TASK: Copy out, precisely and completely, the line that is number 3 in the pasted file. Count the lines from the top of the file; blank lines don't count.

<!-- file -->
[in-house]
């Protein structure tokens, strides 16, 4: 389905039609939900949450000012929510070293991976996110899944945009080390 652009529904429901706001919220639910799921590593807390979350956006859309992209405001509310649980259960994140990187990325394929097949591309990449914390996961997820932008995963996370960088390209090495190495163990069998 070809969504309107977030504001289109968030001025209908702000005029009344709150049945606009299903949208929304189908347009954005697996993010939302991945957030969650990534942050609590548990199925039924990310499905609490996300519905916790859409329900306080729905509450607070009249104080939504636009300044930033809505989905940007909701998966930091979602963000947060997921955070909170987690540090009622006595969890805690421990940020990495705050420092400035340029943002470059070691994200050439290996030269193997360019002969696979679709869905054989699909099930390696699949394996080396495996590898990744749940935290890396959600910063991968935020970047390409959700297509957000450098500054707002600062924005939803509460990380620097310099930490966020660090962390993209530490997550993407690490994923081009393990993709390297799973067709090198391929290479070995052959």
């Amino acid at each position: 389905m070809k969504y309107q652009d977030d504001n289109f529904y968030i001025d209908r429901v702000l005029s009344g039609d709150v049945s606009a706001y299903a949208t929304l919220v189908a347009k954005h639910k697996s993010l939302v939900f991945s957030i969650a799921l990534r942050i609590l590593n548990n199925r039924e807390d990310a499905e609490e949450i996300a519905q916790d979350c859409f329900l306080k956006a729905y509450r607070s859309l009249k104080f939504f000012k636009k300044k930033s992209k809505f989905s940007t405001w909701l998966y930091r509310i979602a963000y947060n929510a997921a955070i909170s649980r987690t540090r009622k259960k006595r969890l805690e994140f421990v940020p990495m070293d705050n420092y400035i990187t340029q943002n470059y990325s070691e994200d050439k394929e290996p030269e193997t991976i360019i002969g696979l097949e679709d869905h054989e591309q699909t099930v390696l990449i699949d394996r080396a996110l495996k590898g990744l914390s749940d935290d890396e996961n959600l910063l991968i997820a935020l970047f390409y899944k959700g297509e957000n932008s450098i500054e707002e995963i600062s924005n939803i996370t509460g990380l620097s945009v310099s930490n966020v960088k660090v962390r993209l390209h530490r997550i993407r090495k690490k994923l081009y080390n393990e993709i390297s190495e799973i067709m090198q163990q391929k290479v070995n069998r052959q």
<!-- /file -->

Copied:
């Amino acid at each position: 389905m070809k969504y309107q652009d977030d504001n289109f529904y968030i001025d209908r429901v702000l005029s009344g039609d709150v049945s606009a706001y299903a949208t929304l919220v189908a347009k954005h639910k697996s993010l939302v939900f991945s957030i969650a799921l990534r942050i609590l590593n548990n199925r039924e807390d990310a499905e609490e949450i996300a519905q916790d979350c859409f329900l306080k956006a729905y509450r607070s859309l009249k104080f939504f000012k636009k300044k930033s992209k809505f989905s940007t405001w909701l998966y930091r509310i979602a963000y947060n929510a997921a955070i909170s649980r987690t540090r009622k259960k006595r969890l805690e994140f421990v940020p990495m070293d705050n420092y400035i990187t340029q943002n470059y990325s070691e994200d050439k394929e290996p030269e193997t991976i360019i002969g696979l097949e679709d869905h054989e591309q699909t099930v390696l990449i699949d394996r080396a996110l495996k590898g990744l914390s749940d935290d890396e996961n959600l910063l991968i997820a935020l970047f390409y899944k959700g297509e957000n932008s450098i500054e707002e995963i600062s924005n939803i996370t509460g990380l620097s945009v310099s930490n966020v960088k660090v962390r993209l390209h530490r997550i993407r090495k690490k994923l081009y080390n393990e993709i390297s190495e799973i067709m090198q163990q391929k290479v070995n069998r052959q």